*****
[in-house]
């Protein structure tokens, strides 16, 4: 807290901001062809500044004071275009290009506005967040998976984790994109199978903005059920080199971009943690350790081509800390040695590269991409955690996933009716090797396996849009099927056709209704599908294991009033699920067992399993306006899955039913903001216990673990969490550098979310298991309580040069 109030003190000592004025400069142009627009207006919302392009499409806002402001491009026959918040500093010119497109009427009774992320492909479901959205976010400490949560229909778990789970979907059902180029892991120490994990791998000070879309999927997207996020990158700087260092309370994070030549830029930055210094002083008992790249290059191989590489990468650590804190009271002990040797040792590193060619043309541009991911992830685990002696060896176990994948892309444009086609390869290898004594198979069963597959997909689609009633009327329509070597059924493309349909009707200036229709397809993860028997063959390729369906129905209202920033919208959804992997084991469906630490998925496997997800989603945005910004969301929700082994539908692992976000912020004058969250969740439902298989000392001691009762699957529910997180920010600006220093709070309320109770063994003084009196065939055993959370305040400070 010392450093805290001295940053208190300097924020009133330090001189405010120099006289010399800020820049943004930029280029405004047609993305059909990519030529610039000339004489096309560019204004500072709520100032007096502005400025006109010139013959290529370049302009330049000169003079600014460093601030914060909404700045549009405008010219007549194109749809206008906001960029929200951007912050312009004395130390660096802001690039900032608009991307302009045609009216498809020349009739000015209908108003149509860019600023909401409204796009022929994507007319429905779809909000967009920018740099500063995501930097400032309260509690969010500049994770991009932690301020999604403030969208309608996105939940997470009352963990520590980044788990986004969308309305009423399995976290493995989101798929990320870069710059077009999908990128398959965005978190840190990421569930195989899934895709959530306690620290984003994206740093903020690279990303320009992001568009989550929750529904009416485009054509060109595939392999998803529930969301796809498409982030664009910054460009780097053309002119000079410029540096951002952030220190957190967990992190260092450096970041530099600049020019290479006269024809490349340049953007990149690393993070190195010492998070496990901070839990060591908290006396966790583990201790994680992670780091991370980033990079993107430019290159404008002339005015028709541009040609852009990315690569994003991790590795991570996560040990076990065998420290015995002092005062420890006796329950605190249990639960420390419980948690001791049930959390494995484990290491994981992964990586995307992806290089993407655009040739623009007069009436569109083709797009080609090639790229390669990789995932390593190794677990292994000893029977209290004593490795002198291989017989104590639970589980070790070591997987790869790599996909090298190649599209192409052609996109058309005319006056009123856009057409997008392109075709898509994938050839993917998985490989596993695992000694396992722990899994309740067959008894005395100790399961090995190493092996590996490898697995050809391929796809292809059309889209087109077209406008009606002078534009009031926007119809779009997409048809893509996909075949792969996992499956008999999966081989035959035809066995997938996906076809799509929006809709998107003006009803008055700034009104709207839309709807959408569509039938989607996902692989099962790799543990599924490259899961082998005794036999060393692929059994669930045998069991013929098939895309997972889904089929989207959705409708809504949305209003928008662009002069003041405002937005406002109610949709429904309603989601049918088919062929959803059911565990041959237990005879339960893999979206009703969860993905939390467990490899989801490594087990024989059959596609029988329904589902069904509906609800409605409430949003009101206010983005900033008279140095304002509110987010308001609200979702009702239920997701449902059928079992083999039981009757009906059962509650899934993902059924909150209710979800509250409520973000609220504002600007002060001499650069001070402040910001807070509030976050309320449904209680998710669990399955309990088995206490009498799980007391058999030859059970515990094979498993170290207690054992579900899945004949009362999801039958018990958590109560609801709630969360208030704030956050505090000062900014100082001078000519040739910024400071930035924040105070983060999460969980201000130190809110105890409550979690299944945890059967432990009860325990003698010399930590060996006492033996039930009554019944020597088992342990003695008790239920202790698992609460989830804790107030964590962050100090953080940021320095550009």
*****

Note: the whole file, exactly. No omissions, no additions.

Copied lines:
[in-house]
């Protein structure tokens, strides 16, 4: 807290901001062809500044004071275009290009506005967040998976984790994109199978903005059920080199971009943690350790081509800390040695590269991409955690996933009716090797396996849009099927056709209704599908294991009033699920067992399993306006899955039913903001216990673990969490550098979310298991309580040069 109030003190000592004025400069142009627009207006919302392009499409806002402001491009026959918040500093010119497109009427009774992320492909479901959205976010400490949560229909778990789970979907059902180029892991120490994990791998000070879309999927997207996020990158700087260092309370994070030549830029930055210094002083008992790249290059191989590489990468650590804190009271002990040797040792590193060619043309541009991911992830685990002696060896176990994948892309444009086609390869290898004594198979069963597959997909689609009633009327329509070597059924493309349909009707200036229709397809993860028997063959390729369906129905209202920033919208959804992997084991469906630490998925496997997800989603945005910004969301929700082994539908692992976000912020004058969250969740439902298989000392001691009762699957529910997180920010600006220093709070309320109770063994003084009196065939055993959370305040400070 010392450093805290001295940053208190300097924020009133330090001189405010120099006289010399800020820049943004930029280029405004047609993305059909990519030529610039000339004489096309560019204004500072709520100032007096502005400025006109010139013959290529370049302009330049000169003079600014460093601030914060909404700045549009405008010219007549194109749809206008906001960029929200951007912050312009004395130390660096802001690039900032608009991307302009045609009216498809020349009739000015209908108003149509860019600023909401409204796009022929994507007319429905779809909000967009920018740099500063995501930097400032309260509690969010500049994770991009932690301020999604403030969208309608996105939940997470009352963990520590980044788990986004969308309305009423399995976290493995989101798929990320870069710059077009999908990128398959965005978190840190990421569930195989899934895709959530306690620290984003994206740093903020690279990303320009992001568009989550929750529904009416485009054509060109595939392999998803529930969301796809498409982030664009910054460009780097053309002119000079410029540096951002952030220190957190967990992190260092450096970041530099600049020019290479006269024809490349340049953007990149690393993070190195010492998070496990901070839990060591908290006396966790583990201790994680992670780091991370980033990079993107430019290159404008002339005015028709541009040609852009990315690569994003991790590795991570996560040990076990065998420290015995002092005062420890006796329950605190249990639960420390419980948690001791049930959390494995484990290491994981992964990586995307992806290089993407655009040739623009007069009436569109083709797009080609090639790229390669990789995932390593190794677990292994000893029977209290004593490795002198291989017989104590639970589980070790070591997987790869790599996909090298190649599209192409052609996109058309005319006056009123856009057409997008392109075709898509994938050839993917998985490989596993695992000694396992722990899994309740067959008894005395100790399961090995190493092996590996490898697995050809391929796809292809059309889209087109077209406008009606002078534009009031926007119809779009997409048809893509996909075949792969996992499956008999999966081989035959035809066995997938996906076809799509929006809709998107003006009803008055700034009104709207839309709807959408569509039938989607996902692989099962790799543990599924490259899961082998005794036999060393692929059994669930045998069991013929098939895309997972889904089929989207959705409708809504949305209003928008662009002069003041405002937005406002109610949709429904309603989601049918088919062929959803059911565990041959237990005879339960893999979206009703969860993905939390467990490899989801490594087990024989059959596609029988329904589902069904509906609800409605409430949003009101206010983005900033008279140095304002509110987010308001609200979702009702239920997701449902059928079992083999039981009757009906059962509650899934993902059924909150209710979800509250409520973000609220504002600007002060001499650069001070402040910001807070509030976050309320449904209680998710669990399955309990088995206490009498799980007391058999030859059970515990094979498993170290207690054992579900899945004949009362999801039958018990958590109560609801709630969360208030704030956050505090000062900014100082001078000519040739910024400071930035924040105070983060999460969980201000130190809110105890409550979690299944945890059967432990009860325990003698010399930590060996006492033996039930009554019944020597088992342990003695008790239920202790698992609460989830804790107030964590962050100090953080940021320095550009």